Bash on Ubuntu on Windows

I just opened up a command prompt on Windows 10, typed in bash, and watched as Ubuntu was installed on my computer.

I never, in 1 million years, thought that I would ever live to see the day that this happened. With each passing announcement, upgrade, release, and blog post Microsoft is proving itself to be an innovative company once again. I have never been more excited about Windows than I am right now.

  1. This completely changes most of the things I said in this post.
  2. I have been saying for a while that I predict that the next version of Windows Server will basically be a Linux Distro. I think we are one step closer to making this a reality, and I think that this changes everything.
  3. I am so excited to see what will happen in the future with this partnership.

You can read more details here. My mind is too blown to say anything else about this right now.

Development on Windows

Last weekend CircleCI hosted ClojureBridge and I volunteered as a TA. It was a super rewarding experience and I hope to be more involved in these types of events in the future. One thing I noticed (and I have noticed a similar trend in my previous experience as a mentor at various hackathons) is that many students and junior developers run windows.

Trying to run and develop Node, PHP, Rails, and even some Python apps on windows can be a pretty painful experience. Most developers who write in these languages use either Linux or OS X, and nearly all production applications written in these languages are running on a Linux server. In addition a lot of documentation assumes that you are running either Linux or OS X for many libraries and sample projects.

Most commonly Windows users will be encouraged to use a VM with VirtualBox and Vagrant. This is not bad advice and for most folks will probably be the best solution while you are learning. Vagrant is certainly worth learning, and I cannot stress how important it is to have a solid understanding of Linux.

However, I am stubborn enough to try to get things to work on Windows and after last weekend I consider myself a self proclaimed Clojure on Windows expert.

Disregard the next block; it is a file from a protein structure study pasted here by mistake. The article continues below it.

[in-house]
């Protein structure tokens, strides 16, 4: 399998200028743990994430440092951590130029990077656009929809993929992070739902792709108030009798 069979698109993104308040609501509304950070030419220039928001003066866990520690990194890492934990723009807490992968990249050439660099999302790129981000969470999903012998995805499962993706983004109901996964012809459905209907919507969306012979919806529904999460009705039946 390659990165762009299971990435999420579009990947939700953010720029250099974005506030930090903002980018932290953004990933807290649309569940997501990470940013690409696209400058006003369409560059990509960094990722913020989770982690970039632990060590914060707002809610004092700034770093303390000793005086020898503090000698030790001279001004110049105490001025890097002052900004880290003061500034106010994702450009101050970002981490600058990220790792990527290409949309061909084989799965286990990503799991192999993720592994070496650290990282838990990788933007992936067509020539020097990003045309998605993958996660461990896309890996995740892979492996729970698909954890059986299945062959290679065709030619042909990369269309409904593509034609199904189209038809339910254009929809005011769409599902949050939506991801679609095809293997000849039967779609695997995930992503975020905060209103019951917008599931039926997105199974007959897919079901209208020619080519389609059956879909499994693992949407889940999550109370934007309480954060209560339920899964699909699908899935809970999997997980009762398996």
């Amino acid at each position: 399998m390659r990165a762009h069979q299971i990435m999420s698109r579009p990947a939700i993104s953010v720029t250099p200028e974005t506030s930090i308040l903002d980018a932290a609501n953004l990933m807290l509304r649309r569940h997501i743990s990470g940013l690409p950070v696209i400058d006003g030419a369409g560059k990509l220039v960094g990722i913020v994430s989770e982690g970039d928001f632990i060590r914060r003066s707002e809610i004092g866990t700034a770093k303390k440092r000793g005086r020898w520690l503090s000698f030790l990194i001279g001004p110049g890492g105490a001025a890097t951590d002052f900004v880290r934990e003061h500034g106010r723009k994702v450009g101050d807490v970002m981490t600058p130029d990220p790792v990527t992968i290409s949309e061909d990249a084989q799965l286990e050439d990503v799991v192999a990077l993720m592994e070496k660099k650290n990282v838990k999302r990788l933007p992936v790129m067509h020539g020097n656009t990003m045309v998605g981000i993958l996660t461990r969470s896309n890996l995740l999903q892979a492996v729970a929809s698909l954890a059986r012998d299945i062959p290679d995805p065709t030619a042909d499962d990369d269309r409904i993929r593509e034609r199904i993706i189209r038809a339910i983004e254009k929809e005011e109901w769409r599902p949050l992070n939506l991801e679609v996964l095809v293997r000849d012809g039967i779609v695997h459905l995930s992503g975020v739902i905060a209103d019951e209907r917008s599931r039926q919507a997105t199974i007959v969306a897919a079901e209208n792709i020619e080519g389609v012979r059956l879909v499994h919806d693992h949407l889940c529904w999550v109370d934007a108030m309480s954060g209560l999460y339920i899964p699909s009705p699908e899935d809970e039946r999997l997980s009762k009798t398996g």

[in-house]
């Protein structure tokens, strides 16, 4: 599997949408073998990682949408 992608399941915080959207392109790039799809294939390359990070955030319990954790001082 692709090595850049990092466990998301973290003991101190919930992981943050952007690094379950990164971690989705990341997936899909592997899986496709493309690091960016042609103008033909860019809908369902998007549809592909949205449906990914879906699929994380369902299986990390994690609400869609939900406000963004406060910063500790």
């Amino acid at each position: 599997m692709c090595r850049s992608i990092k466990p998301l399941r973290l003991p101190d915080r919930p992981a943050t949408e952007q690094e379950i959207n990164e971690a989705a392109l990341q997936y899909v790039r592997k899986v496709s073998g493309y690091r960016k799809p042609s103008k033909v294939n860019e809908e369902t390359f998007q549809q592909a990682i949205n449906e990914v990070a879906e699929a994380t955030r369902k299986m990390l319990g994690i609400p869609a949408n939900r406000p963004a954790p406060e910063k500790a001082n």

Common Gotchas

  1. The Windows PATH is very different from Linux or OS X.
  2. Remember that file paths in Windows use “\” while in Linux and OS X they use “/”
  3. CMD, vs PowerShell, vs Git Bash, vs Bash For Windows. Common theme is differences in the PATH. If you are used to doing stuff via the CLI, or are following some instructions online you can not typically just copy and paste.

Although Windows is generally more difficult for general FOSS development, when it comes to installing third party services and tools (such as databases, queues, app servers) it is typically easier from a beginners perspective to get started because pretty much every major service out there has a point and click GUI installer and configuration system.

There are certainly pros and cons to local windows development. I have a pretty beefy machine at home that I used to play games sometimes. I installed some development tools on it and realize that its a much more powerful computer than my Macbook Pro. I look forward to finding the edge cases and complaining about them in public here on this blog.

Working with NuGet CLI

I have been working with .NET Core lately and I am pretty excited about the future of .NET running outside of just windows. Ever since my first tech job at an enterprise healthcare company, I have had a soft spot in my heart for C#. I am also a huge fan of Visual Studio Code compared to the big ball of bloat that is Visual Studio proper, vscode is a refreshing take on a simple IDE.

The one thing that is not as intuitive as I thought was working with NuGet outside of Visual Studio.

NuGet is the package manager for the Microsoft development platform including .NET

Source: NuGet Gallery | Home

The easiest way to install third party libraries and tooling is with Nuget. Buried deep within the documentation is an executable called Nuget CLI that you can download to use nuget completely outside of Visual Studio. This supposedly works on OS X and Linux as well.

The quick and dirty way to get started is:

  1. Download the latest version of the Nuget CLI
  2. Copy it somewhere that you don’t mind being in your PATH. I have a special folder called C:\DevTools
  3. Open up a command prompt and run the nuget command

Remote Root Access for MariaDB on Ubuntu 16.04 LTS

Typically, when you install MySQL on Ubuntu, it asks you for a root password which you can then use to log into the database. It seems that MariaDB uses a plugin instead to authenticate the root user. This means that the only way to log into MariaDB by default as root is locally with sudo mysql -u root In order to give the root user a password and login the “traditional” way (which includes remote access via a tunnel) you have to do the following.

  1. Log into MariaDB as the Root user
    sudo mysql -u root
  2. Disable the Auth Plugin
    use mysql;
    update user set plugin='' where User='root';
  3. Create a password for the root user
    grant all privileges on *.* to 'root'@'' identified by '$STRONG_PASSWORD';
    flush privileges;
  4. Restart MariaDB
    sudo service mysql Restart

You can now access the root account with a password, and also over an SSH tunnel remotely.